I was watching an interview with Elon Musk, the man who brought us Tesla and Space X, and he said that starting a business is painful, like eating glass and staring into the abyss.

I would say that about sums it up.

Why do it then? It’s certainly not even remotely easy. You risk everything — financially, personally and even professionally. The potential for failure is immense and odds are against you even making it one year, let alone five, 15, 20 or 30.

I recently came home from a tough day at work and sent a text to one of my mentors asking if he could talk. He built one of the largest, most successful landscape companies in the region where I live. I talk to him frequently for advice and sometimes just to vent. He sold his company and is now on its board of directors, otherwise he is retired. I told him I was having a rough day and he said, “It never gets easier; things change, you have ups and downs, but business never gets easier.” A bitter pill to swallow, but the truth nonetheless.

So if the founder of one of the most technologically advanced companies in the world and my mentor who ran one of the largest landscape companies in my region both say it’s so hard, why would anyone ever want to start a business? Full disclosure here: I actually did not start my landscape business; my dad did. But I loved running the business, and he liked being the technician, so it just worked for us. Anyway, my dad started the business because his job at United Airlines was being eliminated in the Cleveland office and moved to Chicago. He didn’t want to move to Chicago, so at the age of 46 he started a landscape company. I was 26 at the time and decided it would be a good idea to help him out and we were off to the races, eating glass every day.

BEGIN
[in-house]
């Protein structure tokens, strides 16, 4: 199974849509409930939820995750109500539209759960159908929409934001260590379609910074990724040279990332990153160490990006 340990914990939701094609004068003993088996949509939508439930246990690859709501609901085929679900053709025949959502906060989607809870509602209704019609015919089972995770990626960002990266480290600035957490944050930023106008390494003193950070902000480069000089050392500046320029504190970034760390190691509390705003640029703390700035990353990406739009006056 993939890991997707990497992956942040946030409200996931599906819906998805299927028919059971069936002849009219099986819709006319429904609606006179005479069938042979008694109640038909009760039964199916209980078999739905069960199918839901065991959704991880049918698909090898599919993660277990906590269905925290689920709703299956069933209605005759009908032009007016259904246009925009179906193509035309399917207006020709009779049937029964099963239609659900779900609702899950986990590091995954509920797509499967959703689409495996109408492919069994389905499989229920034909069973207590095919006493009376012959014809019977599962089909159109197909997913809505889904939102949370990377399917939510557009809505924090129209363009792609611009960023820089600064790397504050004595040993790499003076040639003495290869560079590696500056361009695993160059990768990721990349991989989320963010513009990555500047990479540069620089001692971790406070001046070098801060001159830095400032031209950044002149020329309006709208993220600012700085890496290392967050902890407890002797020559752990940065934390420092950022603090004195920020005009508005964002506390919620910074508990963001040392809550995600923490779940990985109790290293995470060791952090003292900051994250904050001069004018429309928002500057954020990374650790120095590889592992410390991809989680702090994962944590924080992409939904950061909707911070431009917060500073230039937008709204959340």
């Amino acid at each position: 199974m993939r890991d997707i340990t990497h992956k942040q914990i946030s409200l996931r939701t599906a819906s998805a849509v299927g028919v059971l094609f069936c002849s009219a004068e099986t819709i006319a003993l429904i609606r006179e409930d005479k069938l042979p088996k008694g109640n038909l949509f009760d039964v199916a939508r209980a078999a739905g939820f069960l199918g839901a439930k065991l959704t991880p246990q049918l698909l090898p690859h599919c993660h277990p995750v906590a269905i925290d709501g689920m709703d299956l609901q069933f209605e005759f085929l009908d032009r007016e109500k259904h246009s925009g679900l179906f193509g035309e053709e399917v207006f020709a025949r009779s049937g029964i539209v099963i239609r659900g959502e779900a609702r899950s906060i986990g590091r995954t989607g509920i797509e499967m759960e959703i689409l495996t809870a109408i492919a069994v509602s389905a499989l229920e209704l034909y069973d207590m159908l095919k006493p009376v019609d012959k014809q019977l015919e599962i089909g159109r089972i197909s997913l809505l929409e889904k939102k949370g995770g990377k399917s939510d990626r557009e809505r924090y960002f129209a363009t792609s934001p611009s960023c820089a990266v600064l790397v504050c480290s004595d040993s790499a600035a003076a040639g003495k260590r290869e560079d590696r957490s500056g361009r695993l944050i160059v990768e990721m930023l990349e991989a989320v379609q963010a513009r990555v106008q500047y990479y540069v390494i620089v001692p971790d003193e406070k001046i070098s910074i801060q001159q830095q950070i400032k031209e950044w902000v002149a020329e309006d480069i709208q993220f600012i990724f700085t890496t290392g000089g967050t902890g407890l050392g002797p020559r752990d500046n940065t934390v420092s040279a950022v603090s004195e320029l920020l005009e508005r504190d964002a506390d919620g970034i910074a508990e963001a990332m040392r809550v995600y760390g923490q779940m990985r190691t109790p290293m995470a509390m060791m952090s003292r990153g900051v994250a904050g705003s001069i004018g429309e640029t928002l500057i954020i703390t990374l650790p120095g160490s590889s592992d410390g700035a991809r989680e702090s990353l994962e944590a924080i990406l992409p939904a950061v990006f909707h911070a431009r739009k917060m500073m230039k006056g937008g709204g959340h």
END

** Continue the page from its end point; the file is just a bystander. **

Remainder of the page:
My business was essentially started because my dad didn’t want to uproot his family, move to another city and leave all of his friends and family. It’s funny how it all works out; I probably would never have been in this business if it wasn’t for him. I was a full-time musician at the time and that’s what I figured I would be doing forever. I never had a desire to work for someone else or have a 9-to-5 job. I’ve always been drawn to business; even with my music I would handle a lot of the business aspects of dealing with booking agents, club owners and record stores for my band at the time. I was also in charge of the band’s finances and am still doing that now with my business.

Back to the initial question: Why would you want to do it then? I think it’s something that is hardwired into certain people. That’s it. Period. It’s no different than the guy who jumps the Grand Canyon with his motorcycle or those dudes who put on fly suits and jump off mountains. It’s risky as hell, scarier than a horror movie and as stressful as being chased by a mountain lion, but we all do it anyway. Call it hardwired, call it DNA, call it whatever you want … maybe we just like the taste of glass.